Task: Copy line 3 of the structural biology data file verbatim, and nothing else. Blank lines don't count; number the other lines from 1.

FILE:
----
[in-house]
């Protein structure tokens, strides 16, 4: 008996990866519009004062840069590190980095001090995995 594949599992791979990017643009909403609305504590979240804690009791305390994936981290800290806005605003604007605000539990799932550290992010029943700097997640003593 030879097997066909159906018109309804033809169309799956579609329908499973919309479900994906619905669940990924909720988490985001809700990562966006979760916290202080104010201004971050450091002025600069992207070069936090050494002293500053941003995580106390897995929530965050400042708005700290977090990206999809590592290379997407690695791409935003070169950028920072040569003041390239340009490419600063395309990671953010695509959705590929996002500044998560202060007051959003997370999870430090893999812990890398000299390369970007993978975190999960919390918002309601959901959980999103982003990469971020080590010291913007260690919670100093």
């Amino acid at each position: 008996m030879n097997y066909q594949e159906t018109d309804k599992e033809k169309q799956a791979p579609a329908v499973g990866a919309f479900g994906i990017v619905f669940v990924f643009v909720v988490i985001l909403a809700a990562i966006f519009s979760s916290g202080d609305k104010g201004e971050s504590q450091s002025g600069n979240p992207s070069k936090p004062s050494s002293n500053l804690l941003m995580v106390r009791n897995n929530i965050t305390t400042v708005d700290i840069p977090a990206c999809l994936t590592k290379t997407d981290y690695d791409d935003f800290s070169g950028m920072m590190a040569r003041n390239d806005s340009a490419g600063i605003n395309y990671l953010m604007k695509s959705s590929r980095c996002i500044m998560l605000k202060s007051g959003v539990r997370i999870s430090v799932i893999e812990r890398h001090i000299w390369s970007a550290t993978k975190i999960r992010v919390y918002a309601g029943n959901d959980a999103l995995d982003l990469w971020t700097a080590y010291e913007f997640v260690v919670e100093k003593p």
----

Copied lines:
């Amino acid at each position: 008996m030879n097997y066909q594949e159906t018109d309804k599992e033809k169309q799956a791979p579609a329908v499973g990866a919309f479900g994906i990017v619905f669940v990924f643009v909720v988490i985001l909403a809700a990562i966006f519009s979760s916290g202080d609305k104010g201004e971050s504590q450091s002025g600069n979240p992207s070069k936090p004062s050494s002293n500053l804690l941003m995580v106390r009791n897995n929530i965050t305390t400042v708005d700290i840069p977090a990206c999809l994936t590592k290379t997407d981290y690695d791409d935003f800290s070169g950028m920072m590190a040569r003041n390239d806005s340009a490419g600063i605003n395309y990671l953010m604007k695509s959705s590929r980095c996002i500044m998560l605000k202060s007051g959003v539990r997370i999870s430090v799932i893999e812990r890398h001090i000299w390369s970007a550290t993978k975190i999960r992010v919390y918002a309601g029943n959901d959980a999103l995995d982003l990469w971020t700097a080590y010291e913007f997640v260690v919670e100093k003593p």